It’s the same sort of day as most of the other days here in Seattle, I suppose. I’m sitting at a coffee shop, next to a woman who appears, at a brief glance, to be editing a Swedish-Chinese dictionary.
I’ve started working again, three days a week. Sitting down at Herkimer, my body remembered all the right moves—sidling into a seat before getting coffee because the line was long, shyly sneaking my yogurt snack into the corner of my little bench seat, tuning into Basia Bulat. I even remembered my favorite barista’s name.
It all seems amazingly simple: I had a certain life. Then I had a child. Now I have a different sort of life, and I also have a child. Life’s changed, but then again, it hasn’t.
I can’t imagine anything better, for me, for now.
At least, I couldn’t, until we got a new dishwasher.
A new dishwasher, people, really does change a life. It’s not that we didn’t have one before. We did. It was white and dirty, rusty inside and cranky. It didn’t clean dishes particularly well, and our dinner plates didn’t fit inside. I consider myself neither a dishwasher snob nor a connoisseur, but clearly, fitting one’s dishes inside and getting them clean should be two of a dishwasher’s top attractions.
I actually learned a few things in the buying process:
a) a dishwasher should wash your dishes for you, not after you
b) putting rinsed dishes in the dishwasher with abrasive soap leads to cloudy glassware
c) with a new energy-efficient dishwasher, you really only need about a tablespoon of soap
The new one is named Darla. Yes, I named it. I mean her. But only after some thorough testing. She had to earn her keep, you see.
It turns out that the guy I bought our new KitchenAid from, Joe, has an appliance blog. Yes, he blogs about dishwashers and refrigerators and washing machines. When he told me, I tried to stifle a laugh. But then he challenged me: Try everything, he said. See if you can stump your dishwasher. Then tell me what happens.
So I did. I baked blueberry crisp, ate half of it, and reheated the leftovers, so the purple scrapies on the bottom burned right into the pan. I left the empty pan in the sink overnight, untouched, and Darla cleaned it right up.
Then I made Thanksgiving. I know that sounds crazy. It was mid-August and 85 degrees outside, but I was working on some recipes for a November issue, and I didn’t see any way to avoid it. Darla took on the sticky cranberry sauce ring, and a challinging kale gratin dish, and boy, did she shine.
Next I made little hand tarts. I let the fruit bubble up and over the cornmeal crust, right down into the baby brulee dishes I baked them in, and plunked the dishes right onto the top rack, berry crusties and all. The first time, they didn’t come quite clean, but once I moved them to the bottom rack, where the real business gets done, she came through.
Finally, I gave her cheese. I made a sausage- and vegetable-studded breakfast strata, and baked it until the top layer of cheese – the cheese leather, Jim calls it – was good and brown. We ate a third of it for breakfast the first day, then a third the second day, and the last of it on yet a third day, reheating it in the oven each time and cementing (at least we thought) layers of cheese to the dish’s topsides. Again: clean.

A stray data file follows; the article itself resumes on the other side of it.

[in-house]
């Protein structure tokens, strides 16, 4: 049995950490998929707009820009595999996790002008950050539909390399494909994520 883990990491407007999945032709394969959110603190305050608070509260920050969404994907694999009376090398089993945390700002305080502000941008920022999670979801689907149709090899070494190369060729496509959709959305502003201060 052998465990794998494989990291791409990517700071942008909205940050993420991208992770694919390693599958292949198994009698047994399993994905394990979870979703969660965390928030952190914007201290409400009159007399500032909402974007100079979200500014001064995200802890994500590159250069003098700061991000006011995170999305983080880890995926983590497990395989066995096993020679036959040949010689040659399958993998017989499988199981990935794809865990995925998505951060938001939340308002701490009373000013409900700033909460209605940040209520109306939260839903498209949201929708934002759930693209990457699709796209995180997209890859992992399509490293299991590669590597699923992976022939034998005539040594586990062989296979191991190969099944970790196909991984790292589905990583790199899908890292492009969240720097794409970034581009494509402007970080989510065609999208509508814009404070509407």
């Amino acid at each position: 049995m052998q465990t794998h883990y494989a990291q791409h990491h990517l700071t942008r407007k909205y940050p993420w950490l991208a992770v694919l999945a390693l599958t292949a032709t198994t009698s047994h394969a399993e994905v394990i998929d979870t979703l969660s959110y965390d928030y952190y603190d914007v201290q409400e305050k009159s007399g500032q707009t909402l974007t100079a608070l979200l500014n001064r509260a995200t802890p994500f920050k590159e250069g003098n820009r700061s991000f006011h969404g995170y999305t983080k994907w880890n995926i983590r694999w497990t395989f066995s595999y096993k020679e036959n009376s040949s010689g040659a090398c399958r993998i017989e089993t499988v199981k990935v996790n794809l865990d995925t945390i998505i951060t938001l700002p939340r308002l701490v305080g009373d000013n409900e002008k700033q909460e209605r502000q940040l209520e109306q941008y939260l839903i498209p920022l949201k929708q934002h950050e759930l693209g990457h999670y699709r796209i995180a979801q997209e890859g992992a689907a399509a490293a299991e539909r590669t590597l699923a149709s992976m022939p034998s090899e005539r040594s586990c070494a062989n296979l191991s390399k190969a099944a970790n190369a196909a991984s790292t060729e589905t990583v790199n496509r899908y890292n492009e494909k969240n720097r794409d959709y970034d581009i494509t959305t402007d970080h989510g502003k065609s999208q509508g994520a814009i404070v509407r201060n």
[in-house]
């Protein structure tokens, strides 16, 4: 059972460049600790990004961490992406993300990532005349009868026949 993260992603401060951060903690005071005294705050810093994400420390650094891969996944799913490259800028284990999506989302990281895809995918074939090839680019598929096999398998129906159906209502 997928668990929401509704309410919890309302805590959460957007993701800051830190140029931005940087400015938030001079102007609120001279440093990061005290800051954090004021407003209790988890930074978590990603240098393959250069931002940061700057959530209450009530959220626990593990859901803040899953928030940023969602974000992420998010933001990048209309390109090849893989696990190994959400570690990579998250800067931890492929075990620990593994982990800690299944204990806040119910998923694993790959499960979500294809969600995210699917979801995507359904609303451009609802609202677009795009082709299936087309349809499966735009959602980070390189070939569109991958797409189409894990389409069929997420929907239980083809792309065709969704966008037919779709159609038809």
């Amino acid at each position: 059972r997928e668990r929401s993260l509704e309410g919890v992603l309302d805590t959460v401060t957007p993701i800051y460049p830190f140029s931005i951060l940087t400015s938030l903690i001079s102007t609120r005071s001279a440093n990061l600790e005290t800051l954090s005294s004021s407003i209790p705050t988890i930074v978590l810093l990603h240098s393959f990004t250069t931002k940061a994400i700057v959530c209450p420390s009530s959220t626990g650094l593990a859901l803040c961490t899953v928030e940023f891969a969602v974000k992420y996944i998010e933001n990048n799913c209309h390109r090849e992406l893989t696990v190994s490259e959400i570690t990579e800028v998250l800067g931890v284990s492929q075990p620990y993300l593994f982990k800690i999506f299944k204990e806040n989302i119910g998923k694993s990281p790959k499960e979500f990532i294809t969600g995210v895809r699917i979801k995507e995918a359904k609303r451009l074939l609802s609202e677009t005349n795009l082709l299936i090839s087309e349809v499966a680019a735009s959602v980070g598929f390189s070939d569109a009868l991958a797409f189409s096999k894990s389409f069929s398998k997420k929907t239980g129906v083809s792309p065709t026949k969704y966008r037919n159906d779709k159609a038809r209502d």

Darla darling, we love you for your cleaning ability. Joe was right. You can do anything.
Now, if you could only figure out how to dry the dishes, we’d be much obliged. Joe said you might not like our eco-froofroo dishwashing detergent. We switched to something that looks much more environmentally harmful, but you’re still not happy.
Darla. Oh, Darla. What should we do? We’ll have to call Joe again.
It’s easy to fold summer’s best produce into lunches and dinners, but I think we too often forget how good the garden tastes first thing in the morning. Here’s a make-ahead strata that shines with bright cherry tomatoes and zucchini. You can buy a baguette just for the occasion and let it sit out overnight, to dry it out, but I love to use up all the old bread heels that somehow end up congregating in the corner of my freezer.
TIME: 15 minutes prep time, plus 30 minutes baking time
MAKES: 4 to 6 servings
4 large eggs
3/4 cup half and half
1 cup milk
1 teaspoon chopped fresh rosemary
1 teaspoon chopped fresh thyme
Salt and freshly ground pepper, to taste
Butter (for the pan)
1/2 day-old baguette, cut into 1” cubes (or 4 cups cubes of assorted bread)
1 cup crumbled feta cheese
1 small zucchini, chopped into 1/2” pieces
1 cup grape tomatoes, halved
1 heaping cup cooked, crumbled sausage (from 1 large sausage, about 1/3 pound)
1/2 cup shredded cheddar cheese
Whiz the eggs, half and half, milk, rosemary, thyme, salt, and pepper together in a blender until well mixed. Butter an 8” x 8” casserole dish (or similar), and arrange the baguette chunks in an even layer in the dish. Scatter the feta, zucchini, tomatoes, and sausage evenly over the bread, then pour the egg mixture over everything, turning and scooping so that all the bread pieces are moistened. Top with the cheddar. Cover with foil and refrigerate overnight.
Before baking, preheat the oven to 350 degrees. Remove the foil and bake for 40 to 50 minutes, or until the top layer is toasted and melty. Serve warm.